MEIVOD, a parish partly in the lower division of the hundred of LLANVYLLIN, partly in the upper division of that of DEYTHUR, and partly in the hundred of PooL, county of MONTGOMERY, NORTH WALES, 5 miles (N. E. by N.) from Llanvair, containing 1861 inhabitants. The name of this very extensive parish, implying a "lowland champaign dwelling," is obviously derived from its situation in a vast tract of fine open country, in the north-eastern part of the county. Though evidently of great antiquity, and forming a portion of Powys WenwynWyn, or the moiety allotted by Meredydd ab Bleddyn to his grand-son Owain Cyveiliog, it appears to have been distinguished only as having been the place of sepulture of several of the Princes of Powys ; and, till within the last few years, the village consisted only of a few thatched cottages, thinly scattered, and of very mean appearance. By some historians this place has been identified with the Roman station "Mediolanum," but the difficulties of ascertaining precisely the exact site of that station are in no degree diminished by fixing it here, and the hypothesis has accordingly been abandoned by the most distinguished antiquaries. The parish, which extends for nine miles in length and four in breadth, is situated on the river Vyrnwy, which is formed by the junction of the rivers Banwy and Avon Llanwddyn, which unite at this place, where it first begins to expand its waters, which, previously to their entering the vale, were confined by the depth of the banks and the rapidity of the current; from this circumstance it derived its original name Evyrnwy, or "the spreading river," now written Vyrnwy. Two other streams intersect the parish, the Brogan and the Colwyn, and finally join that river. The lands were partially enclosed under the provisions of an act of parliament obtained in 1787, and portions of several townships have been subsequently enclosed by the unanimous consent of the different proprietors. The surrounding scenery is pleasingly varied, three parts being bounded by low hills well wooded, and at the other end the views extend over a tract of level country, distinguished chiefly for its rural beauty, which is terminated by the Breiddyn hills : the soil, though various, is generally fertile, especially on the banks of the Vyrnwy. Lead-ore was thought to exist in the parish, and some attempts were made a few years since to procure it, by sinking shafts and driving levels, in the township of Main ; but the undertaking was not attended with success, and the works have consequently been abandoned. Some fine veins of potters' earth have been found, and the rocks in the parish abound with barytes and other minerals. The village, which is situated on the turnpike road leading from Aberystwith, by Cann Office and Llanvair, to Oswestry, has, within the last few years, become a place of considerable importance, and may be regarded as one of the handsomest of the smaller towns in the principality : the houses are of stone, roofed with slate, and neatly and well built; and the place has a highly interesting and prepossessing appearance. It enjoys considerable traffic from its being on the great thoroughfare by which the Western parts of the country are supplied with lime and coal. A post-office, subordinate to that at Oswestry, has been established here ; and fairs are annually held in the village on the first Friday in February, the last Tuesday in April, the first Tuesday in August, and on September 21st. Courts leet are also held in the spring.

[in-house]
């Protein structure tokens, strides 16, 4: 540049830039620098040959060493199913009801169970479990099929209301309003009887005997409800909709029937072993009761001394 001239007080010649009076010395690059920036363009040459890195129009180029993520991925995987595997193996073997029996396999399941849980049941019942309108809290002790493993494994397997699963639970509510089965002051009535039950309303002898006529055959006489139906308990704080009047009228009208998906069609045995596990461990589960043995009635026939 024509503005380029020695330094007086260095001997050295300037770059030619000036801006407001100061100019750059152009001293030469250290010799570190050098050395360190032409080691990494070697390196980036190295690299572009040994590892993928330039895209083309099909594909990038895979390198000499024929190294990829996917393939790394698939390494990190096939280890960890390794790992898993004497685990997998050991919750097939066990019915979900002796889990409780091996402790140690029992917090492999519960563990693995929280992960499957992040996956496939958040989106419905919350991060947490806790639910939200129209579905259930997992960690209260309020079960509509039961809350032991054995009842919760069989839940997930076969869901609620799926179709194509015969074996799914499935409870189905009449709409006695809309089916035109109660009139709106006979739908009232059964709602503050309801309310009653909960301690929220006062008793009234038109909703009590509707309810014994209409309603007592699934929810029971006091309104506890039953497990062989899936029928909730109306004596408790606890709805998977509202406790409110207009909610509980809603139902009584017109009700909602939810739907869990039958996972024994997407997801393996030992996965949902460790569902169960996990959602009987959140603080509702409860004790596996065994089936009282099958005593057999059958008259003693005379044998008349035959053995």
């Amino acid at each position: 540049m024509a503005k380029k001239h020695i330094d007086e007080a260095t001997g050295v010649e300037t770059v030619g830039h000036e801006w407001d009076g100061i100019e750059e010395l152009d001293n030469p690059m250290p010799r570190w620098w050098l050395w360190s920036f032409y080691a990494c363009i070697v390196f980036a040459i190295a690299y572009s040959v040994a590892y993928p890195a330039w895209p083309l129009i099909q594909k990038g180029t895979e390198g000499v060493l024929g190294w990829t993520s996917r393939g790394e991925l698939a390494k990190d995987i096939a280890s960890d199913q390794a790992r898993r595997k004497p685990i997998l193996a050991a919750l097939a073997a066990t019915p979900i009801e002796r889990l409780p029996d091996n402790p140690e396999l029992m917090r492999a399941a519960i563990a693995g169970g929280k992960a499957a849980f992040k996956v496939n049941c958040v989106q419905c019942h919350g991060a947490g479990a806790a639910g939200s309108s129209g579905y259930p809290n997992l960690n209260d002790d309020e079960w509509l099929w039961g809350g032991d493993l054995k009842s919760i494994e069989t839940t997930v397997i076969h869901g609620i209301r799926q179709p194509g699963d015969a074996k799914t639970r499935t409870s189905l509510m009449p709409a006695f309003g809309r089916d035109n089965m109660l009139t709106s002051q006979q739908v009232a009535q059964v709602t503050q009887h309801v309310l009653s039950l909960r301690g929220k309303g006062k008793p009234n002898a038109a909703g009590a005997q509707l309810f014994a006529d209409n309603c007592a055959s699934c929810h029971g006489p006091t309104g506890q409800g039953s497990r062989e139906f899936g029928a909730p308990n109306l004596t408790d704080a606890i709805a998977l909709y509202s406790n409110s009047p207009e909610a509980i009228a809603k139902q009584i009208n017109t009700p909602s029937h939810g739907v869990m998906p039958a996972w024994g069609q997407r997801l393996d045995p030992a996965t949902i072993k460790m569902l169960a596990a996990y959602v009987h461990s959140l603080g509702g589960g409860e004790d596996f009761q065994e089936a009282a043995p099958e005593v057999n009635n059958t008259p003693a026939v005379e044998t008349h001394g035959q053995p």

This parish is said formerly to have composed the archdeaconry of all Powysland. The living is a vicar-age, locally in the archdeaconry, and in the diocese, of St. Asaph, rated in the king's books at £15. 14.2., and in the patronage of the Bishop. The rectorial tithes, which anciently belonged to the abbey of Strata Marcella, or Ystrad Marchell, near Welshpool, are appropriated to the Dean and Canons of Christ Church, Oxford, between whom or their lessees, on the one hand, and the vicar on the other, they are equally divided. The history of the church is involved in considerable perplexity : according to some accounts it would appear that, exclusively of the present edifice, there were two others, the ruins of which Mr. Pryce of Llanvyllin, in a letter to Mr. Babington, dated April 12th, 1701, acknowledges to have seen ; but, from their contiguous situation, an opinion has been entertained that they were probably only different portions, or a subsequent enlargement, of the original building, dedicated respectively to their several founders, and forming distinct chapels in the same church. The first church was dedicated to St. Gwyddvarch, an anchorite who lived on the brow of a hill in this parish, still called Gallt yr Auer, and from whose warning voice, directing the workmen where to build the sacred edifice, for which they had chosen an improper site, said to have been repeatedly heard in the valley at midnight, uttering the words "Yma i vod," some etymologists have derived the name of the parish. The second, which was contiguous to the first, 'was dedicated to St. Tysilio, an eminent saint, who flourished towards the middle of the seventh century, and who is said to have been the second son of Brochwel Ysgyth-Rog, whose palace was at Shrewsbury. The exact time when, and the person by whom, this church was built are not known; but in the chronicles of Caradoc of Llancarvan it appears, that Madoc ab Meredydd, Prince of Powys, was interred " yn eglwys Tysilio yn Meivod," in the year 1159; and subsequent writers state that Grufydd Maelor, eldest son of Madoc, and lord of the lower moiety of Powys, was also buried in this church, in the year 1190. The church dedicated to St. Mary, and the only one at present remaining, is supposed to have been founded by Madoc ab Meredydd, against which opinion it is objected that he was buried in the church of St. Tysilio, four years after the consecration of this church, which ceremony took place in the year 1155 ; but that may be easily accounted for, as the church of St. Tysilio had been the general place of sepulture not only of his ancestors, but also of most of the princes of the races of Mervyn and Convyn. The present church is a spacious structure, in the Norman style of architecture, comprising a double-roofed nave, and an aisle on the north side, with a low square tower, and appears to have been originally much larger than at present : on the north side are evident traces of the foundations of a transept, which may probably have been either the church of St. Tysilio, or the portion of the original building dedicated to that saint. Near the font is an ancient tombstone without any inscription, rudely ornamented with sculpture, in basso relievo, of a Catherine Wheel surmounted by a sword, and embellished with knots and other rude ornaments. In the chancel window, within the last few years, was a legend in ancient characters, commemorating the two saints of the churches that have disappeared, and probably preserved out of their ruins, and, with other portions of stained glass, inserted in this window by John Roger, rector of this parish at a period unknown. There are places of worship for Independents and Welsh Calvinistic and Wesleyan Methodists. A school for the gratuitous instruction of poor children was endowed by Mr. William Pugh, in 1714, with £3 per annum, which endowment has been since augmented with £9 per annum, arising from the sale of timber growing upon a farm in the township of Peniarth, bequeathed to the poor by the Rev. Richard Derwas, a former vicar of the parish. There are four almshouses in Pentre Parroc, in this parish, the inmates of which, though they have no exclusive endowment, partake of certain benefactions in land by various persons, the produce of which is annually distributed among the poor. On the summit of the hill called Gallt yr Ancr, or " the anchorite's hill," on the brow of which St. Gwyddvarch had his cell, as noticed above, are some traces of a British fortification, the history of which is not known; and on the side of the same hill is Bedd y Cawr, or "the grave of the Giant." A dyke, which in some places was double, formerly extended from Allt y Main to Ceunant Mawr, in this parish, for the defence of the pass into the vale of Llanvyllin, by Bwlch y Cibau. Some vestiges of British fortifications and encampments may be seen on Hen Allt, in Trevnannau, at a place called the Gaer, and near Clawdd llesg. There are several springs in the parish, some of which are impregnated with medicinal properties. In the township of Teirtrev there is a well called Fynnon Darogan, or " the well of divination," protected by a cupola, which has stood for many years : the water, though very salubrious, has no medicinal qualities. In the same township is Fynnon y Groftydd, the water of which is strongly sulphureous, and has been found highly efficacious in the cure of cutaneous diseases. In the township of Trevedryd is Fynnon y Clawdd-llesg, consisting of two springs close to each other, of which one is slightly impregnated with hepatic air, and the other has no appearance of any mineral property what-ever; it has been much resorted to in the spring by persons afflicted with scrofula, who have found relief by exposing the affected part to the action of the water on its issuing from the rock. Till within the last few years it was customary for the young people of the parish to assemble at this place, on the eighth Sunday after Easter, to drink the water, and afterwards to retire to some green spot and spend the remainder of the day in dancing : a similar practice prevailed near a fountain of clear rock water on Gallt y Main, at the other extremity of the parish, whence, after drinking the water, the company retired to a fine green fenced on four sides like a Roman camp, and called Bryn y bowliau, where they spent the rest of the day in athletic exercises. The origin of these customs is altogether unknown, and the practice has for some years been totally discontinued. Cynddelw, a poet laureate of the twelfth century, and a native of this parish, in a poem in honour of St. Tysilio, published in the Archaeologia, notices the church of this place, which he describes as situated adjoining to that of St. Gwyddvarch, eulogizes Caradoc, whom he calls archdeacon of the church, as a munificent patron, and celebrates the churchyard as the cemetery of princes. The average annual expenditure for the support of the poor amounts to £878.16.